though I'm not sure he ever marketed this edition.

  I have a 3x scan showing 5 Lapauanian items from my black
  museum and would  be happy to send the scan to anyone
  wanting a copy.  The Russian piece is Feodor Alexievitch,
  not a particularly rare item.  The clumsy Lithuanian wire
  piece is Vytautas, 1384-92, Vilnius Mint and I'm not sure
  if this is a fantasy or a known type.  The others are modern:
  Cambodia, Danish E India Co. and British E. India Co.
  The last is actually a fairly common type.  He also produced
  and actively marketed an Andaman Islands token.  When
  visiting another dealer I saw a roll of Thailand 4 Att 1876
  that had come from Frank,  all brilliant UC and with edges
  so sharp you could have shaved with them.  The dealer
  returned them, and I have never seen this piece on the
  market, but  they must still be out there somewhere, and
  it's a very scarce type in UC.

  He liked to copy things that were obscure, not necessarily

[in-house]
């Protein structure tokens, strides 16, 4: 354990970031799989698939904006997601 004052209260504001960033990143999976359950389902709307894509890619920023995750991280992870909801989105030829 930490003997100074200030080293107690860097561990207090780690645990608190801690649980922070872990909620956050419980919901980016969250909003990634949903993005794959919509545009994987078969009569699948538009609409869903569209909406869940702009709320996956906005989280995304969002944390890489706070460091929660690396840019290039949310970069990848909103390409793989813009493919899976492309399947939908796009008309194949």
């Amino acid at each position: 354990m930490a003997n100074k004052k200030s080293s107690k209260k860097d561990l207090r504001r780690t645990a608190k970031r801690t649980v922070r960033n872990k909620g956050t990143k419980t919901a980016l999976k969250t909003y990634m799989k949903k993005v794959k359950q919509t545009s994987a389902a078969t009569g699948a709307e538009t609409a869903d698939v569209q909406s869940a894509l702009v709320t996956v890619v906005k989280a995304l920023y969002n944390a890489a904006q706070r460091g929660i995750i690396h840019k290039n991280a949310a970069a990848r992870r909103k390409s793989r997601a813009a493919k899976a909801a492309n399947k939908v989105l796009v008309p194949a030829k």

of great value.   None of the pieces in this scan are
  particularly deceptive to someone familiar with the real items,
  but I do recall the Thai pieces as being pretty good, except
  for the sharp edges.

  [Scott's email address is -Editor]

  Paul Schultz writes: "There was an article on  Lapa's
  activities in The Numismatist several years ago.  From the
  note I wrote in my copy of his Russian Wire Money book,
  it was November 1996, p1346-1348, "The Other Side of the
  Coin" column by Ed Rochette.  The heading for the column
  was "Murder Most Unconventional."

  There is also a postscript in a letter to the editor, February
  1997, p127.   I seem to remember that Lapa spent less time
  in jail than one might have expected (a few years?) and then
  died relatively soon after being released from prison."

  [A search of the Numismatic Index of Periodicals (NIP) at
  the Harry Bass Foundation web site brought up the following
  listings for Lapa
  One reference is to the Numismatic Scrapbook, and the others
  are to The Numismatist.

  BOOK REVIEWS\ Vatican City 1929 (Frank A. Lapa)
        \ANA\Vol.82\1969 SEP\Pg.1241
  BOOK REVIEWS\ Russian Wire Money (Frank A. Lapa)
        \ANA\Vol.80\1967 SEP\Pg.1143